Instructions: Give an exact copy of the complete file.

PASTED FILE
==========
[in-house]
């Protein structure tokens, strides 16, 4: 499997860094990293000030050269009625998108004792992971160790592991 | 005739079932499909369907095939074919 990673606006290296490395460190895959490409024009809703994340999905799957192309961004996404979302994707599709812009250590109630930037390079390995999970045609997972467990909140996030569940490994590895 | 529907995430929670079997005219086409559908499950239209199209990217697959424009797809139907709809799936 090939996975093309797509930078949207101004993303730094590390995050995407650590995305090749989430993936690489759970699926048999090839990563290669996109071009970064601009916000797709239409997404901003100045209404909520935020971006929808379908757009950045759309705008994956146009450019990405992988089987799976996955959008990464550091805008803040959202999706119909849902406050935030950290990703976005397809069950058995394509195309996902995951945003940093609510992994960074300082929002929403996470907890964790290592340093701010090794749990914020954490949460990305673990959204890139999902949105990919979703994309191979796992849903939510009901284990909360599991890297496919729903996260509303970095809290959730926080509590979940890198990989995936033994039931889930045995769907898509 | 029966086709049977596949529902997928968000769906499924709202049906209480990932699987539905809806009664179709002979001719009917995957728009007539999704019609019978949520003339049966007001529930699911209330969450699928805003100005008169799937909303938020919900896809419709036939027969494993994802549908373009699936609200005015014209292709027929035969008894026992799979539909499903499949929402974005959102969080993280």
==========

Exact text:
[in-house]
């Protein structure tokens, strides 16, 4: 499997860094990293000030050269009625998108004792992971160790592991 | 005739079932499909369907095939074919 990673606006290296490395460190895959490409024009809703994340999905799957192309961004996404979302994707599709812009250590109630930037390079390995999970045609997972467990909140996030569940490994590895 | 529907995430929670079997005219086409559908499950239209199209990217697959424009797809139907709809799936 090939996975093309797509930078949207101004993303730094590390995050995407650590995305090749989430993936690489759970699926048999090839990563290669996109071009970064601009916000797709239409997404901003100045209404909520935020971006929808379908757009950045759309705008994956146009450019990405992988089987799976996955959008990464550091805008803040959202999706119909849902406050935030950290990703976005397809069950058995394509195309996902995951945003940093609510992994960074300082929002929403996470907890964790290592340093701010090794749990914020954490949460990305673990959204890139999902949105990919979703994309191979796992849903939510009901284990909360599991890297496919729903996260509303970095809290959730926080509590979940890198990989995936033994039931889930045995769907898509 | 029966086709049977596949529902997928968000769906499924709202049906209480990932699987539905809806009664179709002979001719009917995957728009007539999704019609019978949520003339049966007001529930699911209330969450699928805003100005008169799937909303938020919900896809419709036939027969494993994802549908373009699936609200005015014209292709027929035969008894026992799979539909499903499949929402974005959102969080993280």